The text for this lesson is Genesis 3.
- Through Adam, sin spreads to all people. Through Christ, God offers forgiveness to all people.
- Law: Because I sin, I will die.
- Gospel: God sent His Son, Jesus, to crush sin, death, and the devil, and through Him, God forgives my sins and gives me eternal life.
- Today, we learn how God’s perfect creation was ruined by sin. A sin occurs when someone disobeys a command of God. Are we sinners because we commit sins, or do we commit sins because we are sinners? After discussing this, see Psalm 51:5 for insight into this topic.
- To set the stage for Genesis 3, we must review Genesis 2:8–9, 15–17. Read these verses. To whom did God directly give the command not to eat of the tree of the knowledge of good and evil? Why might God give such a command? What made the fruit deadly to those who ate it?
- Read Genesis 3:1–3. What did the serpent throw into question in his temptation of Eve? Did she accurately quote God’s original command? In Genesis 3:6, we find that Adam was with Eve. As head of his household and recipient of God’s original command, what should Adam have done to prevent this disaster?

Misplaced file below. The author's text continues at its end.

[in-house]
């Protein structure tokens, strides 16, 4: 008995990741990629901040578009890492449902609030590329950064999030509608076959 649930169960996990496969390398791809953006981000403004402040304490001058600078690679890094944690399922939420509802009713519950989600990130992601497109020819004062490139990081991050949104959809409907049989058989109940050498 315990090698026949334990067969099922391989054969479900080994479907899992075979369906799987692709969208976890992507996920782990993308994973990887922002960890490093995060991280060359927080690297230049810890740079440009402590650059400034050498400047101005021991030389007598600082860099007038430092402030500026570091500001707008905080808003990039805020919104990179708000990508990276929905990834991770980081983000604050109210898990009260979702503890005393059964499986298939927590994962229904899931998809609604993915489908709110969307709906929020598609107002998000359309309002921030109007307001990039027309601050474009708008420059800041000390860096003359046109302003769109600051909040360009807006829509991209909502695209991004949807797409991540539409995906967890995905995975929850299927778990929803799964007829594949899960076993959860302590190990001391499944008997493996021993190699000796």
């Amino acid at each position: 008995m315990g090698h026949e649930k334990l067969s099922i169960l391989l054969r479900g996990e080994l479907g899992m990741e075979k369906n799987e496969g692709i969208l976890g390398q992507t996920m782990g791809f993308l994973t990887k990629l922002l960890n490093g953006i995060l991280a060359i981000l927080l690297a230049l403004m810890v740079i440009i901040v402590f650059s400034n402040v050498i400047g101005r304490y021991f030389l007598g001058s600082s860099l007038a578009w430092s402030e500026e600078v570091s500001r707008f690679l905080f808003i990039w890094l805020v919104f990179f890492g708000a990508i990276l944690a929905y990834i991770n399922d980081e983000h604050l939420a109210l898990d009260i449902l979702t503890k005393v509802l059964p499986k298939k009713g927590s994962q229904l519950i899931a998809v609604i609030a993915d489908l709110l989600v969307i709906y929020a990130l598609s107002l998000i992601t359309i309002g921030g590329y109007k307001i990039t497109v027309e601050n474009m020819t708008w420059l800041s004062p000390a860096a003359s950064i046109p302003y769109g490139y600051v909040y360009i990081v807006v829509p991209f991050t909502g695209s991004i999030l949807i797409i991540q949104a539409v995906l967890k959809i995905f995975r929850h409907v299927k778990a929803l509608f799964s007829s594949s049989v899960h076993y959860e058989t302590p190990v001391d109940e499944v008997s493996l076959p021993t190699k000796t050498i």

- After the fall, God could have simply destroyed the creation and started over from scratch. Yet He had created the world “very good,” and He would not give up on it. Read Genesis 3:15 and John 3:16. Why did God not destroy the world? How far was He willing to go to redeem His creation?
- In Genesis 3:21, God gave garments of animal skin to cover Adam and Eve’s shame over their sin. This pointed forward to the sacrificial system of Israel and ultimately to the sacrifice of Christ on the cross. Read Hebrews 9:22, 27–28 and Galatians 3:26–27. How did Christ’s death on the cross fulfill God’s Law and reverse the effects of Adam’s sin? What garment does God give us to cover our sins?
- In Genesis 3, Satan casts doubt on God’s Word in order to tempt Eve. Read 1 Peter 5:8–9. Whom is Satan most interested in tempting? What is Satan’s ultimate goal? What is our best defense against Satan?
- In Genesis 3:22–24, we see that if Adam and Eve had eaten of the tree of life after the fall, they would have lived forever in their sinful condition. When God banished them from the Garden, how was this an act not only of wrath, but also of grace? How does God’s Law function to show us both God’s wrath toward sin and also His love for our well-being?